On a mission to get people moving
From Northwoods ‘boomers and Beyond magazine
By Sue Schneider
Tori Cihla knows plenty of ways to keep fit. Through Nicolet College Community Education, she teaches a variety of classes using exercise hoops, foam rollers, fitness balls, drumsticks and kettlebells, to name a few.
Techniques include aerobics, yoga, pilates, tai chi and striptease. Chances are pretty good that she can find the right fit for just about anyone who wants to get active.
With training in physical therapy and certification as a personal trainer, Tori is well-equipped to help her students. “Everyone learns differently,” she explains. “Finding the best way to help an individual is something I’m pretty comfortable with. I get to know my students during the course of a class and I can usually tell what they need and how to get there.”
When she first got her Fitbit® this summer, Tori set herself a goal of 5 miles a day, or 10,000 steps. “I was showing it to my daughter one evening and the Fitbit said that I was still short of my daily goal. I kind of shrugged and said I’d try again tomorrow. My daughter said, ‘Mom, that’s just an excuse!’
“I realized she was right, so I put on my walking shoes and headed out the door to finish my 10,000 steps, and I haven’t missed a day since,” she says. “I can really see this as the wave of the future in health and fitness. I believe that, in the future, this technology will be able to monitor many things including blood sugar for diabetics.”
The best part about using the device, according to Tori, is that it makes the wearer face reality. “Usually, when we exercise, we think we’re doing more than we really are,” she explains. “When you are trying to make a change in your lifestyle, you need good feedback. Fitbit gives you that.”
It’s also a good motivational tool, Tori says. “I’m teaching a Fitbit class this fall. I hope to get people keeping track of their progress, sharing their results, comparing and competing with each other. For those who learn to like this device, it could make a big difference.”
Looking back on her 30 years of teaching, Tori says she didn’t always want to be a fitness instructor. Right out of high school, she enrolled in training to become a pilot. “Since I was little, I wanted to fly, and now I have the skills to do it,” she says. “I really can’t afford to fly now, unfortunately.”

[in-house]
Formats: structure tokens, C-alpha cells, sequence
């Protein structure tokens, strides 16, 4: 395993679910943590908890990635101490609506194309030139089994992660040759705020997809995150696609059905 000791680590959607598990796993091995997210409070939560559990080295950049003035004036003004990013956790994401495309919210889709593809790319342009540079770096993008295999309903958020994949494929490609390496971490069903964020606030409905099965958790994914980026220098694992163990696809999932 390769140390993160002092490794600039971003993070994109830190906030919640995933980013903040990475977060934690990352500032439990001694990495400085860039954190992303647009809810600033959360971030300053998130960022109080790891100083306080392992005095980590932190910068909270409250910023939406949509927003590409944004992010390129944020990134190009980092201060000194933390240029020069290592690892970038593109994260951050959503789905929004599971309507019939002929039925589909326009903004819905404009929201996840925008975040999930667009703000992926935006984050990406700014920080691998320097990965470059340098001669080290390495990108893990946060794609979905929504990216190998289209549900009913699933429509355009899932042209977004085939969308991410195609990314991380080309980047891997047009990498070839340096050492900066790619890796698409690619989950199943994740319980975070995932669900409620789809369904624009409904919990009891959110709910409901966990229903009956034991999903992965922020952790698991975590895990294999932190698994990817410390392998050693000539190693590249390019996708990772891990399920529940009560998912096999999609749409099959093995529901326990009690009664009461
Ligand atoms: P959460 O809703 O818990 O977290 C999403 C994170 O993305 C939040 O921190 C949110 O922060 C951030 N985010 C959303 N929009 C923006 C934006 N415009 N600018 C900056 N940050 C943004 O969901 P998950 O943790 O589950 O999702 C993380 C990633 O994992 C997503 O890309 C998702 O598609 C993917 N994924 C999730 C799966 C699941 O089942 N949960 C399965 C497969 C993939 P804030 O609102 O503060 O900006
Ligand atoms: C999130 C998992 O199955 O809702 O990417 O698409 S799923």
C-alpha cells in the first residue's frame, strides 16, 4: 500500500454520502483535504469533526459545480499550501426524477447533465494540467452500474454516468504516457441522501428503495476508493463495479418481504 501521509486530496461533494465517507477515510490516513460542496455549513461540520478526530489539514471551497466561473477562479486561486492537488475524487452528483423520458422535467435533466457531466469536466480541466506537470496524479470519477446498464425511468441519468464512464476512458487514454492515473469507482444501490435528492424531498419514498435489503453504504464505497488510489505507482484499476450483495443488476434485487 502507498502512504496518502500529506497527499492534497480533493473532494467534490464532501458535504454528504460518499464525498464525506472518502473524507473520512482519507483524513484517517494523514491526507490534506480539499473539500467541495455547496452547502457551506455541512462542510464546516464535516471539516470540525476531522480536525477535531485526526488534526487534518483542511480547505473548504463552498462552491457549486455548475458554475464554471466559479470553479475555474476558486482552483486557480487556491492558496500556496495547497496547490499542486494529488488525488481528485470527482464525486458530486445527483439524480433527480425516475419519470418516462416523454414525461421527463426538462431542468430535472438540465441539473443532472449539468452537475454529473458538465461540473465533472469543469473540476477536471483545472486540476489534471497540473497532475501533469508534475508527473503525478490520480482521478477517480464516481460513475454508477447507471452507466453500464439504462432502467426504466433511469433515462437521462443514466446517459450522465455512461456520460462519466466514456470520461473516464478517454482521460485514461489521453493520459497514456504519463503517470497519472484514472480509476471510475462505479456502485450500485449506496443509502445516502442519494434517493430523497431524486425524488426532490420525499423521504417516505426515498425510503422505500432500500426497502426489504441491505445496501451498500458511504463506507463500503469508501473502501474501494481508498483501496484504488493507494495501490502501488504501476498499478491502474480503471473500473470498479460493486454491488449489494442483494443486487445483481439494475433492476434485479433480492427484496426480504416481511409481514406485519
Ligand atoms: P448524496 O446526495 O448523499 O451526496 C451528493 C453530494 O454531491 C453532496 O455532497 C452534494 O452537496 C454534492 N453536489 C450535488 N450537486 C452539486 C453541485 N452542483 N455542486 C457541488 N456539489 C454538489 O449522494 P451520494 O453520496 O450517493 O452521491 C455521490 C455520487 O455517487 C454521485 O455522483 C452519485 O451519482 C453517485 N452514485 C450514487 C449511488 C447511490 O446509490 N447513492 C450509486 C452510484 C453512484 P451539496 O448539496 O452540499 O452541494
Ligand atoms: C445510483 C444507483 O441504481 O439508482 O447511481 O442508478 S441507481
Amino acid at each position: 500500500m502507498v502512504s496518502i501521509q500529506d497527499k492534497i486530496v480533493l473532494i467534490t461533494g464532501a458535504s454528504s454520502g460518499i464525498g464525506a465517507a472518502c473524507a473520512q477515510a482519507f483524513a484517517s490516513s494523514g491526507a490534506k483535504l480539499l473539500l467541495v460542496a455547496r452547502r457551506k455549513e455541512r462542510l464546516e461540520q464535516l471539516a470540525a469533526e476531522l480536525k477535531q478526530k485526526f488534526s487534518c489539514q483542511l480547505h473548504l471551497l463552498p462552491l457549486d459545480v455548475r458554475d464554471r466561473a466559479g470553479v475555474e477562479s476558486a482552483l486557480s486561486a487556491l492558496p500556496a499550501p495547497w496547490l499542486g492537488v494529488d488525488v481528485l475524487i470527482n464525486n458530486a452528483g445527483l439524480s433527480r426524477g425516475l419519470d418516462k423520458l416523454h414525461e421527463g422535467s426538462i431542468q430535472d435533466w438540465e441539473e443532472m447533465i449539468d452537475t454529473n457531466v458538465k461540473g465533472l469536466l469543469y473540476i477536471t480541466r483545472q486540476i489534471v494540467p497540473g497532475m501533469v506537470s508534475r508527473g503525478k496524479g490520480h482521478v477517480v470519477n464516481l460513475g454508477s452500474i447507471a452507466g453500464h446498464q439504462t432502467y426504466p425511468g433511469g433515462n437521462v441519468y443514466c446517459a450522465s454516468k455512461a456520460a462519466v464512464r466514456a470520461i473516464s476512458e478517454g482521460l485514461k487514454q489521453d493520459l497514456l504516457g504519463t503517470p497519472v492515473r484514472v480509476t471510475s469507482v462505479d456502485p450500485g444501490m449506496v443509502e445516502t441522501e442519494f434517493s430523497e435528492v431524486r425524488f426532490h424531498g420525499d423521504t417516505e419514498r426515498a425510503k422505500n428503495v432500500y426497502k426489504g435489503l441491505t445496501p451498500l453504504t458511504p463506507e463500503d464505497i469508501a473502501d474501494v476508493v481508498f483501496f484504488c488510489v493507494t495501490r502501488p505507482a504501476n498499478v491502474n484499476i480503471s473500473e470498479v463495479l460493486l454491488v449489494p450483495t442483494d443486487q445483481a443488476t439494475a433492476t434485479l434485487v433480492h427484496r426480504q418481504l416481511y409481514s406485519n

When she was 22 years old, she taught her first fitness class at a small gym in Rhinelander. “People told me I had a real talent for it,” she recalls. “It was easy for me, and came quite naturally, so I just kept on doing it.”
Through her years of marriage and raising a son and daughter, she kept on teaching and learning. “I’d teach myself new techniques and use my own learning process to help my students,” says Tori. “Since I’ve been through all those stages, I can relate to what they’re going through.”
For six years, she also trained in martial arts. “That goes deeper than just physical fitness,” she says. “Being strong and confident is amazing; being able to hit someone and be hit takes courage. It’s not something that we, as women, often really understand.
“A lot comes with the ability to defend yourself and avoid conflict,” Tori explains. “I’ve never had to use it, and I’ll be happy if I never do. I don’t practice much anymore, but I think about it all the time; it gives me a better understanding of myself, knowing I’m ready for anything.”
Tori’s Nicolet College classes take place all over the district at various locations. She doesn’t mind the traveling, and feels her teaching is more than just an hour of exercise and out the door. “I know I can help people lead better, healthier lives,” she says. “It really is more of a mission than a job.
“The hardest part is motivating people, of course. I can tell them and show them, I can lead by example, but it’s up to them to do it,” she continues. “I enjoy exercise myself, and I’ve found that if I can keep somebody in class long enough, I can convince them of the benefits.”
With dozens of different classes attended by students of varying ages and fitness levels, Tori has developed different techniques to address individual needs. “I see so many people who may have limitations or problems that we need to consider. For example, if someone has a shoulder injury, they may have to go about a certain exercise in a different way.
“It’s a challenge I enjoy,” she says. “I get to know them, and they get to know me. Sometimes it takes people more than just one class session to learn something complex, and they’ll come back and take the class again. They’ll drive to Three Lakes or Minocqua to take a class and that’s a big compliment.”
Many students in Tori’s classes are women over 40. “They may be sitting too much at work, developing back or neck problems,” says Tori. “My challenge is to try to help them work on balancing flexibility and strength. I try to make it as easy as possible – make the right thing the easy thing.
“There’s a myth that getting older is all downhill,” she says. “That is just not true. With the right activity, you can stay level for a long time. I’ve had so many students tell me they feel stronger and better. When they say I’ve helped change their life, I know I’ve succeeded.”
*Fitbit is a registered trademark and service mark of Fitbit, Inc.